COMPARATIVE ANALGESIC ACTIVITY OF SELECTED MEDICINAL PLANTS FROM INDIAN ORIGINHTML Full Text
COMPARATIVE ANALGESIC ACTIVITY OF SELECTED MEDICINAL PLANTS FROM INDIAN ORIGIN
Girendra Kumar Gautam*1, 2, G. Vidhyasagar 1, Sattwik Das 2 and Brajesh Dwivedi 2
Suresh Gyan Vihar University 1, Jaipur, Rajasthan, India
Malhotra College of Pharmacy 2, Bhopal, Madhya Pradesh, India
ABSTRACT: Synthetic analgesic drugs have major side effects like gastritis, gastric ulcer, kidney disorders and cardiac arrhythmias. So, use of natural or herbal analgesics is an important and growing part of the pain-control and new discoveries are made practically every year. Many of these drugs commit the side effects like Morphine is responsible do work against heavy sedation and may elevate mood in distressed patients as do the antidepressants. Caffeine, release the histamine in more amounts, also have stimulation. And the use of cannabis like a medicine remains a debated issue. Analgesic herbs are the therapeutic herbs with analgesic effect that are commonly known as pain relief herbs or simply the pain herbs. Analgesic herbs are natural pain reliever that reduce or eliminate pain. These pain relief herbs are available in the market in analgesic topical forms like essential oil and analgesic cream- that can be directly applied at the pain sites- as well as in form of capsules, tea and tinctures for pain relief. So, Author proposed the comparative analgesic activity of some other new medicinal plant from Indian origin which can be very useful for medical sciences.
Analgesic Activity, Medicinal Plants, Pain, Aqueous Extract, Methanolic Extract
INTRODUCTION: The term analgesic is known any member of the group of drugs which is used to relieve from pain means achieve analgesia. The word analgesic derives from Greek and means “without" and algos means "pain". These drugs act in various ways on the nervous and central peripheral systems. These drugs include many categories like NSAIDs (non-steroidal anti-inflammatory drugs) such as the Acetic Acid derivatives, Salicylic Acid derivatives and opioid analgesics drugs such as morphine and opium. They can be distinct from anaesthetics in the manner of reversibly eliminate sensation 1-4.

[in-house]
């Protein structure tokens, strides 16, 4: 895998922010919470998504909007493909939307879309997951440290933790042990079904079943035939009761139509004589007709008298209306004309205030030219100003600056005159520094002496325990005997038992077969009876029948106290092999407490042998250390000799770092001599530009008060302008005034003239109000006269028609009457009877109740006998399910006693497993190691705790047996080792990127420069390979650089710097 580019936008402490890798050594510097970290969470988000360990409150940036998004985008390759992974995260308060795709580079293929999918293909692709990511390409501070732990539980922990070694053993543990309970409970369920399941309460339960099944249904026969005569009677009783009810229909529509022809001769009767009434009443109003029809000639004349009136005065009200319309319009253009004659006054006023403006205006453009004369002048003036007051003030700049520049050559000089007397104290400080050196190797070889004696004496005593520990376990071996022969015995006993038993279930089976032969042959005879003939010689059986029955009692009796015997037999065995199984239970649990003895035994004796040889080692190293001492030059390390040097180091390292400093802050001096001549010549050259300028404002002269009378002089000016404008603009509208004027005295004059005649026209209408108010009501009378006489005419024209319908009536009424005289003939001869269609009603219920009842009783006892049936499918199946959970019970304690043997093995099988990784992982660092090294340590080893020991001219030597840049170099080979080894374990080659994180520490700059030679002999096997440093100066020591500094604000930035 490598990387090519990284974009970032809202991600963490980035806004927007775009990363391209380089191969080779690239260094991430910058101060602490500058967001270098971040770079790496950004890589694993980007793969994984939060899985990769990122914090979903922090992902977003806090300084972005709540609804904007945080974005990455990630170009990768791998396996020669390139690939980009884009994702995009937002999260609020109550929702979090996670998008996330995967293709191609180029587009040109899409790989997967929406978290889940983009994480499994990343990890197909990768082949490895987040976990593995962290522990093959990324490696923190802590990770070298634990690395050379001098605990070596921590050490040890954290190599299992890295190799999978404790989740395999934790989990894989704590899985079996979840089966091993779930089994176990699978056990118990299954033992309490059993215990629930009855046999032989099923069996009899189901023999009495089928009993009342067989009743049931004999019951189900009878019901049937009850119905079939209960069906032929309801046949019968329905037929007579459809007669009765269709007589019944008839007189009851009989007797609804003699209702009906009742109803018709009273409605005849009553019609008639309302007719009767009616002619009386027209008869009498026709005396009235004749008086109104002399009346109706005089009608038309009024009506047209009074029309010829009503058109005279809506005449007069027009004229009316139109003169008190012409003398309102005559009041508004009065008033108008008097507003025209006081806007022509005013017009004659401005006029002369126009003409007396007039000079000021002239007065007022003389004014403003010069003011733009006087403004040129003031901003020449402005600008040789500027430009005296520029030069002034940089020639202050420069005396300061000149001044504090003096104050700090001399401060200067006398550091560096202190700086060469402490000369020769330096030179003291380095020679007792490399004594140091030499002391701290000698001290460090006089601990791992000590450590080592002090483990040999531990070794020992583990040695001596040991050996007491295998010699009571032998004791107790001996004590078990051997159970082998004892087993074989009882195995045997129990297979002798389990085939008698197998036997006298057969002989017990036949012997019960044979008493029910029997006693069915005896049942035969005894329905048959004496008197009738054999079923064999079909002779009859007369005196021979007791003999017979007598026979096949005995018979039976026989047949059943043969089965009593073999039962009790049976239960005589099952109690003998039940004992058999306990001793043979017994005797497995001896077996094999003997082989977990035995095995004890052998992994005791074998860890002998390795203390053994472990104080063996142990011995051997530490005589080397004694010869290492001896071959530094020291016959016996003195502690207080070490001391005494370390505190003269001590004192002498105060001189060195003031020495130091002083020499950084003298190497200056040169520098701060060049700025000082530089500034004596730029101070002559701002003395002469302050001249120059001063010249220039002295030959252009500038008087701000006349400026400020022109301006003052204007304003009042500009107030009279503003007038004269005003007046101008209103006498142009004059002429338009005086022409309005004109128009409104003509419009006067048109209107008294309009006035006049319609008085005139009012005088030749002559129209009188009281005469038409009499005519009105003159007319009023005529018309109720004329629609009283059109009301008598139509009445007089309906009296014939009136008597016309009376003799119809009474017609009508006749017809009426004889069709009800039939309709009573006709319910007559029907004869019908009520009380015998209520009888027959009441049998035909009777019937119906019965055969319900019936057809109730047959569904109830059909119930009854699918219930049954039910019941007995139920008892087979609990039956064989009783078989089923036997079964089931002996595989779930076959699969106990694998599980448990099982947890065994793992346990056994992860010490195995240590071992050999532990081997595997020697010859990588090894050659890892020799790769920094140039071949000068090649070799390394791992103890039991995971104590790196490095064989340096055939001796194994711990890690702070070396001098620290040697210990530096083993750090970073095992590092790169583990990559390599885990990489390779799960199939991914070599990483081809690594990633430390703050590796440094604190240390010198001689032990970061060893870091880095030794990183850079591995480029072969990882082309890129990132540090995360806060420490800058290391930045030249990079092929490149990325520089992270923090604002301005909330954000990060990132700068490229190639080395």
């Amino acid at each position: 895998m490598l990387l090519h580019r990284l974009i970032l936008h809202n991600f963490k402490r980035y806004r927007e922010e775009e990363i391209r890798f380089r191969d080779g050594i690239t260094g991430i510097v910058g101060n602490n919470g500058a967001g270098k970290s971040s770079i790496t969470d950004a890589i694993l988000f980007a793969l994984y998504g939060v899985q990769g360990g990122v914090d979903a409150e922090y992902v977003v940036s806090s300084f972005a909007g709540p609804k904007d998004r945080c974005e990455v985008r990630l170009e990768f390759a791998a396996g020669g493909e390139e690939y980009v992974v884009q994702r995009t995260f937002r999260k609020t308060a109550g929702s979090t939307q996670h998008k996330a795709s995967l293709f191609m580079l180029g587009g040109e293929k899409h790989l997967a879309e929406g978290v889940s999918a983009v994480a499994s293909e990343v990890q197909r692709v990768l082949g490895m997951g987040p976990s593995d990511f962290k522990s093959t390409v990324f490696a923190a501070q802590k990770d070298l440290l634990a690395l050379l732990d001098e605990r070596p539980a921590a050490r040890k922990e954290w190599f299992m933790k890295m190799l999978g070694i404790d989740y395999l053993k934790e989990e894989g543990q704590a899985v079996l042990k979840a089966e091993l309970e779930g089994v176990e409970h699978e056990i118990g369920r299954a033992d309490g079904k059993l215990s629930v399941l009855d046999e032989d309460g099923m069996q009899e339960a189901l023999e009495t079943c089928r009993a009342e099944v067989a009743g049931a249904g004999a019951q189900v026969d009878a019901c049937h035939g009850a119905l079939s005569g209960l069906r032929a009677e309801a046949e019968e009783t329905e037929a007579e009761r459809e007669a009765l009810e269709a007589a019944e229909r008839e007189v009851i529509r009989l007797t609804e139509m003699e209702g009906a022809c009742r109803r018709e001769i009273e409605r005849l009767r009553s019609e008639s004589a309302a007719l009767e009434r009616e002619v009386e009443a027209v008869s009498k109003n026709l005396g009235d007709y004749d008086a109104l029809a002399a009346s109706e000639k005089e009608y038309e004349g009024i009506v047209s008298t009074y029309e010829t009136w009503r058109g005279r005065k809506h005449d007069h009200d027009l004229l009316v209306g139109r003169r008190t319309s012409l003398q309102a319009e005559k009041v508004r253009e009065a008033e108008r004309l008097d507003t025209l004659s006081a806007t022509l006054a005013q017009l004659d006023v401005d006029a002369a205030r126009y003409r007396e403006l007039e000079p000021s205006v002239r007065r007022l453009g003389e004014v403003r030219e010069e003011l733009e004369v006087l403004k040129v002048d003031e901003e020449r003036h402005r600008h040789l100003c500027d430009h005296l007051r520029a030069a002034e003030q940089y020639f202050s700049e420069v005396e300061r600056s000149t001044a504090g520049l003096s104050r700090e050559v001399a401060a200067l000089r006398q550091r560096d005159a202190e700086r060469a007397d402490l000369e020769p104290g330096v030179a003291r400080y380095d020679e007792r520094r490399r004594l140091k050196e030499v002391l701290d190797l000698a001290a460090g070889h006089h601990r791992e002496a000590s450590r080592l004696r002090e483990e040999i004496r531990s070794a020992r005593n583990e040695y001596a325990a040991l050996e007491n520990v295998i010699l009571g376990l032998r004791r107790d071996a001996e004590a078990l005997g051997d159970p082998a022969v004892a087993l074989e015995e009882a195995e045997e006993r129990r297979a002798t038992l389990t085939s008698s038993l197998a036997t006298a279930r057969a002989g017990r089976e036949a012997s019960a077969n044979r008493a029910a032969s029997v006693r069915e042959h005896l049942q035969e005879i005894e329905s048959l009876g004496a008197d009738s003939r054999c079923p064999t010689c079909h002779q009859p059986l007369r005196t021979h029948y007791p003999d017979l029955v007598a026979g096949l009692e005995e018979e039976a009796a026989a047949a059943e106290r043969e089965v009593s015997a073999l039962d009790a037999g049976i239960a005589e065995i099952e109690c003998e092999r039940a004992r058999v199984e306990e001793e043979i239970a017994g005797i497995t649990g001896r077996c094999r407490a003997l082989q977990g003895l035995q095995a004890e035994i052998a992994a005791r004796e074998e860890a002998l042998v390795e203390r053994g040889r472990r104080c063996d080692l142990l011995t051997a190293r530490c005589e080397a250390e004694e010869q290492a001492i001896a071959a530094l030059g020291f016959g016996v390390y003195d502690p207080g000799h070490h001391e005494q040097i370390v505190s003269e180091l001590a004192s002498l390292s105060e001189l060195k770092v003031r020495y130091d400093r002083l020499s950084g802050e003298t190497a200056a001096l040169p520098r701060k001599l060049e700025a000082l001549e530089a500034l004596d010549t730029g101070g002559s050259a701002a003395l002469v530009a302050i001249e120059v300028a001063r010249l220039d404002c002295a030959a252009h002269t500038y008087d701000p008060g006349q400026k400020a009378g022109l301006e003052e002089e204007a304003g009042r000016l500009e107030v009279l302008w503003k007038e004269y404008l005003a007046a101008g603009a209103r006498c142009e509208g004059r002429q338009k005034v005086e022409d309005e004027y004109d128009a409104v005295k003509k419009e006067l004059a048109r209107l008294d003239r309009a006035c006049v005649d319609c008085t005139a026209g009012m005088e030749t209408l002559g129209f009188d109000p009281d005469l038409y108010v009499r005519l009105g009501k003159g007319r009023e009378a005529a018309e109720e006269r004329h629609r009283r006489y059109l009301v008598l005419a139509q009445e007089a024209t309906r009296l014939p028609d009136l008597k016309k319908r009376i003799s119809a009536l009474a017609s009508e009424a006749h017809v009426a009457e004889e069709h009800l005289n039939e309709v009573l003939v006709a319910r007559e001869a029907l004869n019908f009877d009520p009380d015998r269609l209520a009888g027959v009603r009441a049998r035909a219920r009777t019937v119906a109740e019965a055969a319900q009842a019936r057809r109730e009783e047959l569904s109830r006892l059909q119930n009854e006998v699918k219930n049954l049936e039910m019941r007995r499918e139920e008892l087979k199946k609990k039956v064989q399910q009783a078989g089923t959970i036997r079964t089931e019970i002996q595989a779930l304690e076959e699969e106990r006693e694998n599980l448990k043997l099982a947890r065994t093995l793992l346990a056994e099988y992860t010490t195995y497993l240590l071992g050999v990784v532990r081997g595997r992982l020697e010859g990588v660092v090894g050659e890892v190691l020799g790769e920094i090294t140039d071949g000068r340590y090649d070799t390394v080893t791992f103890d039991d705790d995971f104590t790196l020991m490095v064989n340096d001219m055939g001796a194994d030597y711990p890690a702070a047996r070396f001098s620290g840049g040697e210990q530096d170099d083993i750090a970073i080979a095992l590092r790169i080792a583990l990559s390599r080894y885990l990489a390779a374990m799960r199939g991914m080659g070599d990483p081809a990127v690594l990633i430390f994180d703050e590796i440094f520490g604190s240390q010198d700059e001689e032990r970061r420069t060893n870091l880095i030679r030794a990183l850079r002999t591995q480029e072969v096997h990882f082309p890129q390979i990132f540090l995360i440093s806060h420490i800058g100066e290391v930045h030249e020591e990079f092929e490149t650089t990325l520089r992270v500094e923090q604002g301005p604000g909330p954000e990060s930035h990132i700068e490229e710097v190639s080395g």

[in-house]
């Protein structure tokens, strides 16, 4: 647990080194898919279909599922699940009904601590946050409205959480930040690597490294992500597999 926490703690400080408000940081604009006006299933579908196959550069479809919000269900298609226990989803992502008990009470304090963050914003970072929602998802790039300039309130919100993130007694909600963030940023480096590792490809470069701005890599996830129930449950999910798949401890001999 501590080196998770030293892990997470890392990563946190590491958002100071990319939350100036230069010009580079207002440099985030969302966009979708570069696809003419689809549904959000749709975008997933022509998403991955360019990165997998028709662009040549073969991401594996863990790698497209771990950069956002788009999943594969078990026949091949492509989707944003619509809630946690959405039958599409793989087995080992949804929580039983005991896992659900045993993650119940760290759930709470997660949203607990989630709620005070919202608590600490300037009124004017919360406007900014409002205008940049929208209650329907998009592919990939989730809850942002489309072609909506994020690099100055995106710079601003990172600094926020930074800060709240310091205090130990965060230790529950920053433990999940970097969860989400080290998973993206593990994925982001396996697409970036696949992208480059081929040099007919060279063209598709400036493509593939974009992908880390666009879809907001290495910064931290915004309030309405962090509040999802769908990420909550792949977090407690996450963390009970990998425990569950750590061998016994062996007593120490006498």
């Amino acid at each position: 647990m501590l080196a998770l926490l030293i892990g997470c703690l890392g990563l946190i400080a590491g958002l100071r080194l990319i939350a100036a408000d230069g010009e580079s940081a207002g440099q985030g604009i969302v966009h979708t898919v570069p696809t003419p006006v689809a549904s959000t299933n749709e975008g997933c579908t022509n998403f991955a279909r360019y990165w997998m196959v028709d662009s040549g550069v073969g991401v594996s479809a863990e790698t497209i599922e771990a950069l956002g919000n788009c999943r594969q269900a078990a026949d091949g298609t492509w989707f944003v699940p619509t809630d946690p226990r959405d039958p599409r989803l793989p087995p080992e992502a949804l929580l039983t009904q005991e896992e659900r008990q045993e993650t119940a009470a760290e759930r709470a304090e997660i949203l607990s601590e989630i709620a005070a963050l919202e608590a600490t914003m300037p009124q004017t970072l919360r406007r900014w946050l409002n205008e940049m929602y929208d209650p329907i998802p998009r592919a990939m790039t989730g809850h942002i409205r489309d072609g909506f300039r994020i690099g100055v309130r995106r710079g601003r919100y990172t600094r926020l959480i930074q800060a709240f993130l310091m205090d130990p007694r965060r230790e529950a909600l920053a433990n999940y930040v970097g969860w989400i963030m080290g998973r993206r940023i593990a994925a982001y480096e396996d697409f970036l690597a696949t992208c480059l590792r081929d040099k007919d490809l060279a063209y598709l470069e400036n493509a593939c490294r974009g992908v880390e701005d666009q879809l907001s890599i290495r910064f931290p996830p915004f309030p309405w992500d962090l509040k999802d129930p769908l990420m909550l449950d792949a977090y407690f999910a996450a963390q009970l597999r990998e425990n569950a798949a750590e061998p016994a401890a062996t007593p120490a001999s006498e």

Due their wide range of pharmacological, industrial and synthetic applications, the synthesis of 1, 5- benzodiazepines are the have received considerable attention.
The choice of drug analgesic is also determined by the type of pain means for neuropathic pain and traditional analgesics are less effective and there is often benefit from classes of drugs that are not normally considered analgesics category, such as antidepressants and antiepileptic.
Pain is defined as neuralgia, an unpleasant sensory experience associated with tissue damage. The nerves in our body send a response to the brain which allows the body to feel pain. Pain can chronic or acute and can come and go in repeated manner. All of us have suffered from pain in once or many times whether it can be from injury or not.